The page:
What We Are Reading Today: Never Enough by Judith Grisel

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Updated 10 February 2020

What We Are Reading Today: Never Enough by Judith Grisel

Addiction is epidemic and catastrophic. With more than one in every five people over the age of 14 addicted, drug abuse has been called the most formidable health problem worldwide.

If we are not victims ourselves, we all know someone struggling with the merciless compulsion to alter their experience by changing how their brain functions.

Drawing on years of research — as well as personal experience as a recovered addict — researcher and professor Judy Grisel has reached a fundamental conclusion: For the addict, there will never be enough drugs.

In this book, Grisel shows how different drugs act on the brain, the kind of experiential effects they generate, and the specific reasons why each is so hard to kick, according to a review published on goodreads.com.

Grisel’s insights lead to a better understanding of the brain’s critical contributions to addictive behavior.


What We Are Reading Today: Divided Armies

Updated 23 February 2020

What We Are Reading Today: Divided Armies

Author: Jason Lyall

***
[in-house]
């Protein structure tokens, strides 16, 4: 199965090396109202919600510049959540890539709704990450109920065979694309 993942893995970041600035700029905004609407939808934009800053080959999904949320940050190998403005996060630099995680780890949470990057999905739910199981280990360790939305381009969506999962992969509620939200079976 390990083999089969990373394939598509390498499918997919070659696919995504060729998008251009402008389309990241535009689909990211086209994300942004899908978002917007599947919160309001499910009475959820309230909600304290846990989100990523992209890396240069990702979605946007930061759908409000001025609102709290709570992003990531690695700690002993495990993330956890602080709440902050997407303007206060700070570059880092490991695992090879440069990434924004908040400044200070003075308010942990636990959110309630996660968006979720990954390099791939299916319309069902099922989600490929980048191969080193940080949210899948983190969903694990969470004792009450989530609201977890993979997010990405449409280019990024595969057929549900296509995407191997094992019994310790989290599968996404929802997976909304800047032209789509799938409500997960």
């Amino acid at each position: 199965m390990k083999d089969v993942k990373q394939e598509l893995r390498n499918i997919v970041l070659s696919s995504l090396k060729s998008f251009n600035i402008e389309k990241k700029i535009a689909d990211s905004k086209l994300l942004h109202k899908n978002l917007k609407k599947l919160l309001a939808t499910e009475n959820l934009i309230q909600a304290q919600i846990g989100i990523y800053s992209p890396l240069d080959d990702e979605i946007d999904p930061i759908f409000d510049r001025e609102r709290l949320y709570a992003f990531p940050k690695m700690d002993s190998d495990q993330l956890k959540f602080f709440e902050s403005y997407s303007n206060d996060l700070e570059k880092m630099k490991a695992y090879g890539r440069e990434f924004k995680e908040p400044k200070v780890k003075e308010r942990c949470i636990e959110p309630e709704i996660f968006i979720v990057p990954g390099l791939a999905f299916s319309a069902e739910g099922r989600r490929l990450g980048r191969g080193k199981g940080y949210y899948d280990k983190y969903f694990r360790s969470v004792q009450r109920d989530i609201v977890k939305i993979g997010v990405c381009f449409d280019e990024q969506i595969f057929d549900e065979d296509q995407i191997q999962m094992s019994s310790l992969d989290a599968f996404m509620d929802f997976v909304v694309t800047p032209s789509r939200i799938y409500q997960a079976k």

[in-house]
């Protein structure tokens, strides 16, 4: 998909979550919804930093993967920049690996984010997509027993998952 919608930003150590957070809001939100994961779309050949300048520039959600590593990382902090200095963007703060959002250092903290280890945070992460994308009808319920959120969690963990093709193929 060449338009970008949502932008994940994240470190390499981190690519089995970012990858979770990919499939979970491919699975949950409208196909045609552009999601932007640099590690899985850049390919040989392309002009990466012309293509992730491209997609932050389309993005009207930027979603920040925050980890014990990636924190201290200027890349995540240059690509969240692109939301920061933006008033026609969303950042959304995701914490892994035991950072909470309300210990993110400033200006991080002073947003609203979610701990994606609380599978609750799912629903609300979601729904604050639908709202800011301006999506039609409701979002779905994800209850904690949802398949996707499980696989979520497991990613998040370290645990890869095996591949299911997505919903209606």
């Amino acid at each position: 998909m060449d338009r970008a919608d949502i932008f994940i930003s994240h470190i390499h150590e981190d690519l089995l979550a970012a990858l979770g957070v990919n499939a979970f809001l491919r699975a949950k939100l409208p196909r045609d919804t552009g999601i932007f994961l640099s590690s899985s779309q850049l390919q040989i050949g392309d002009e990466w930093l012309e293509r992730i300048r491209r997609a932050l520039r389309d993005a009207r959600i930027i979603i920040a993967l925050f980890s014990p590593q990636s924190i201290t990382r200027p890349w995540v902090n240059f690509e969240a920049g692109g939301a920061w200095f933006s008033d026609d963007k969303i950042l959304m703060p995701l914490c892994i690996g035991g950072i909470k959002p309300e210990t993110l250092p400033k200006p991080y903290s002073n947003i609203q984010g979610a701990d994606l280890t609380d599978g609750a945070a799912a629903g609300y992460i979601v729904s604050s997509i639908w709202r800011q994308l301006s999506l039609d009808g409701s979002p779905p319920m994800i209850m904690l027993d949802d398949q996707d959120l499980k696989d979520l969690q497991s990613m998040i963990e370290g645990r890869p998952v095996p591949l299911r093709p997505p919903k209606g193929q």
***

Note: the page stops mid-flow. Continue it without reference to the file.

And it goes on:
How do armies fight and what makes them victorious on the modern battlefield? In Divided Armies, Jason Lyall challenges long-standing answers to this classic question by linking the fate of armies to their levels of inequality.
Introducing the concept of military inequality, Lyall demonstrates how a state’s prewar choices about the citizenship status of ethnic groups within its population determine subsequent battlefield performance.
Treating certain ethnic groups as second-class citizens, either by subjecting them to state-sanctioned discrimination or, worse, violence, undermines interethnic trust, fuels grievances, and leads victimized soldiers to subvert military authorities once war begins.
The higher an army’s inequality, Lyall finds, the greater its rates of desertion, side-switching, casualties, and use of coercion to force soldiers to fight, says a review on the Princeton University Press website.
In a sweeping historical investigation, Lyall draws on Project Mars, a new dataset of 250 conventional wars fought since 1800, to test this argument.